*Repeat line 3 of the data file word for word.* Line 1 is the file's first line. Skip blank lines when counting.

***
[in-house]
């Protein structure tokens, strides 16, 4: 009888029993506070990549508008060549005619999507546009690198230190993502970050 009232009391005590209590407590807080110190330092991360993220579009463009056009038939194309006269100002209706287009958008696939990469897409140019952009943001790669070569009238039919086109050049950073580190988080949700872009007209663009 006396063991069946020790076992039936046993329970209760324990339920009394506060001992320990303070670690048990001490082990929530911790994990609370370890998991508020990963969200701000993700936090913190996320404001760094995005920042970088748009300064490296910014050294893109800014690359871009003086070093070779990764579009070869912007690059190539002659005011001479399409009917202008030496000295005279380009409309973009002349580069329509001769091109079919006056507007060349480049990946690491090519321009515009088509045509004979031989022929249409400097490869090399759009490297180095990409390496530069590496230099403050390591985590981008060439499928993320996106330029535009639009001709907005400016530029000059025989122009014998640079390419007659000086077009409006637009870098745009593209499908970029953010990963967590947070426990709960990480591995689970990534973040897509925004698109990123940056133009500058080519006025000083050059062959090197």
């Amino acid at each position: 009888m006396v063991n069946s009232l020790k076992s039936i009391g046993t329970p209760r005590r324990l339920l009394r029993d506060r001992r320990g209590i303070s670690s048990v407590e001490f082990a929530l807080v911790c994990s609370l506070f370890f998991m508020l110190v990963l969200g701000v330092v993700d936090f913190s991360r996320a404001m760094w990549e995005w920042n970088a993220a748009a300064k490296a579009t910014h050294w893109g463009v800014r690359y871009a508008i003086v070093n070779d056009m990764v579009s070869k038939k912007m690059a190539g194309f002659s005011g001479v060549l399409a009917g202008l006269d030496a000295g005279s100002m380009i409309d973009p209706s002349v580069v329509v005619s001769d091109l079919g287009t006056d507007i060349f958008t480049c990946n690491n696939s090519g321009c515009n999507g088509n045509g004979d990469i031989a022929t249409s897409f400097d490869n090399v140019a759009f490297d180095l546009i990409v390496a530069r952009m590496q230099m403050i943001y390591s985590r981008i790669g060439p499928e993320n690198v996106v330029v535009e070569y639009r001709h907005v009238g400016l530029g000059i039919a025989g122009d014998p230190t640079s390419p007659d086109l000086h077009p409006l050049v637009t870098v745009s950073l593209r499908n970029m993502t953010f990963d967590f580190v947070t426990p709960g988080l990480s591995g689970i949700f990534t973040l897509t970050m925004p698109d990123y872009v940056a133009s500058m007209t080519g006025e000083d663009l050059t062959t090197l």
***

């Amino acid at each position: 009888m006396v063991n069946s009232l020790k076992s039936i009391g046993t329970p209760r005590r324990l339920l009394r029993d506060r001992r320990g209590i303070s670690s048990v407590e001490f082990a929530l807080v911790c994990s609370l506070f370890f998991m508020l110190v990963l969200g701000v330092v993700d936090f913190s991360r996320a404001m760094w990549e995005w920042n970088a993220a748009a300064k490296a579009t910014h050294w893109g463009v800014r690359y871009a508008i003086v070093n070779d056009m990764v579009s070869k038939k912007m690059a190539g194309f002659s005011g001479v060549l399409a009917g202008l006269d030496a000295g005279s100002m380009i409309d973009p209706s002349v580069v329509v005619s001769d091109l079919g287009t006056d507007i060349f958008t480049c990946n690491n696939s090519g321009c515009n999507g088509n045509g004979d990469i031989a022929t249409s897409f400097d490869n090399v140019a759009f490297d180095l546009i990409v390496a530069r952009m590496q230099m403050i943001y390591s985590r981008i790669g060439p499928e993320n690198v996106v330029v535009e070569y639009r001709h907005v009238g400016l530029g000059i039919a025989g122009d014998p230190t640079s390419p007659d086109l000086h077009p409006l050049v637009t870098v745009s950073l593209r499908n970029m993502t953010f990963d967590f580190v947070t426990p709960g988080l990480s591995g689970i949700f990534t973040l897509t970050m925004p698109d990123y872009v940056a133009s500058m007209t080519g006025e000083d663009l050059t062959t090197l």